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Immigrants’ Earnings Growth and Return Migration from the U.S.: Examining their Determinants using Linked Survey and Administrative Data

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  • Randall Akee
  • Maggie R. Jones

Abstract

Using a novel panel data set of recent immigrants to the U.S. (2005–2007) from individual-level linked U.S. Census Bureau survey data and Internal Revenue Service administrative records, we identify the determinants of return migration and earnings assimilation. We show that by 10 years after arrival almost 40 percent have return migrated. We show, for the first time, that return migrants experience downward earnings mobility over two to three years prior to their return migration. This finding suggests that economic shocks are closely related to emigration decisions. As a result, standard calculations of immigrants earnings growth may be understated.

Suggested Citation

  • Randall Akee & Maggie R. Jones, 2019. "Immigrants’ Earnings Growth and Return Migration from the U.S.: Examining their Determinants using Linked Survey and Administrative Data," NBER Working Papers 25639, National Bureau of Economic Research, Inc.
  • Handle: RePEc:nbr:nberwo:25639
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    Cited by:

    1. Dostie, Benoit & Li, Jiang & Card, David & Parent, Daniel, 2023. "Employer policies and the immigrant–native earnings gap," Journal of Econometrics, Elsevier, vol. 233(2), pages 544-567.
    2. Amior, Michael, 2020. "The contribution of immigration to local labor market adjustment," LSE Research Online Documents on Economics 108419, London School of Economics and Political Science, LSE Library.
    3. Toman Barsbai & Andreas Steinmayr & Christoph Winter, 2022. "Immigrating into a Recession: Evidence from Family Migrants to the U.S," Working Papers 2022-01, Faculty of Economics and Statistics, Universität Innsbruck.
    4. Glitz, Albrecht & Albert, Christoph & Llull, Joan, 2021. "Labor Market Competition and the Assimilation of Immigrants," CEPR Discussion Papers 16432, C.E.P.R. Discussion Papers.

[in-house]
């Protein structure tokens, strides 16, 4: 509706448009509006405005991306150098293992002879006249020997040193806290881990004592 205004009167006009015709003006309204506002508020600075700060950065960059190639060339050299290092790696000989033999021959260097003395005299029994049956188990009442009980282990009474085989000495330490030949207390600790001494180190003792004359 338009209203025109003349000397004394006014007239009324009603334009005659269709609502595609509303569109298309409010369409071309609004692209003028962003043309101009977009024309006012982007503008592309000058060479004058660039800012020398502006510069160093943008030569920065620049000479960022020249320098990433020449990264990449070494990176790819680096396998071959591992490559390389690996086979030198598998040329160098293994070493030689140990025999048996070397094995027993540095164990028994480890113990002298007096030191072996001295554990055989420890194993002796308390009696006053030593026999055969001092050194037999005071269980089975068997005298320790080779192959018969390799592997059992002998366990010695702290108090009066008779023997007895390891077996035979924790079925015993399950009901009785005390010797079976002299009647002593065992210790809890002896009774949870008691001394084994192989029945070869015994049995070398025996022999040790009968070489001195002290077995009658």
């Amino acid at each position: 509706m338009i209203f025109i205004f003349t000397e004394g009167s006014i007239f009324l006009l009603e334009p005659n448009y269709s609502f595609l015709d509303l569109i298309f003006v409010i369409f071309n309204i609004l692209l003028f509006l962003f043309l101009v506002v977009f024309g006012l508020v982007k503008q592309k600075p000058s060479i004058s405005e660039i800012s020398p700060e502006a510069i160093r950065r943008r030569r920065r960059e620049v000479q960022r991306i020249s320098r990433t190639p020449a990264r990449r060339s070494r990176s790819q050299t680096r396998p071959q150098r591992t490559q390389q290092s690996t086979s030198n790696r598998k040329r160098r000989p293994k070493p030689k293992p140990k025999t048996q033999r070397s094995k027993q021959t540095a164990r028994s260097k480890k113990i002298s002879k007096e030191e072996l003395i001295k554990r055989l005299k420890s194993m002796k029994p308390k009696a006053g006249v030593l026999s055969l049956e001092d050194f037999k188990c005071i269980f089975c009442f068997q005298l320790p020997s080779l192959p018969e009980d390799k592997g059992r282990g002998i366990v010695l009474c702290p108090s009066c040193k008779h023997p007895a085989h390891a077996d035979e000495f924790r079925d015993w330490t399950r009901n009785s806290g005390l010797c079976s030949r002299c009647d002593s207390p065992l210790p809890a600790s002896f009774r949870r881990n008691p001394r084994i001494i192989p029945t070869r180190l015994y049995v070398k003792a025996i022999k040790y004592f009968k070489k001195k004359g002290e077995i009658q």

5. Michael Brottrager & Jesus Crespo Cuaresma & Dominic Kniveton & Saleem H. Ali, 2023. "Natural resources modulate the nexus between environmental shocks and human mobility," Nature Communications, Nature, vol. 14(1), pages 1-8, December.
    6. Leafia Zi Ye & Michal Engelman, 2021. "Mobility, Stagnation, or Attrition? Diverse Earning Trajectories in a Cohort of Foreign‐born Men," Population and Development Review, The Population Council, Inc., vol. 47(1), pages 113-149, March.
    7. Jacopo Bassetto & Giuseppe Ippedico, 2023. "Can Tax Incentives Bring Brains Back? Returnees Tax Schemes and High-Skilled Migration in Italy," CESifo Working Paper Series 10271, CESifo.
    8. Randall Akee & Maggie R. Jones, 2019. "Foreign vs. U.S. Graduate Degrees: The Impact on Earnings Assimilation and Return Migration for the Foreign Born," Working Papers 19-17, Center for Economic Studies, U.S. Census Bureau.
    9. Gabriele Lucchetti & Alessandro Ruggieri, 2023. "Unlucky migrants: Scarring effect of recessions on the assimilation of the foreign born," Discussion Papers 2023-09, University of Nottingham, GEP.

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    More about this item

    JEL classification:

    • F22 - International Economics - - International Factor Movements and International Business - - - International Migration
    • J15 - Labor and Demographic Economics - - Demographic Economics - - - Economics of Minorities, Races, Indigenous Peoples, and Immigrants; Non-labor Discrimination
    • J61 - Labor and Demographic Economics - - Mobility, Unemployment, Vacancies, and Immigrant Workers - - - Geographic Labor Mobility; Immigrant Workers

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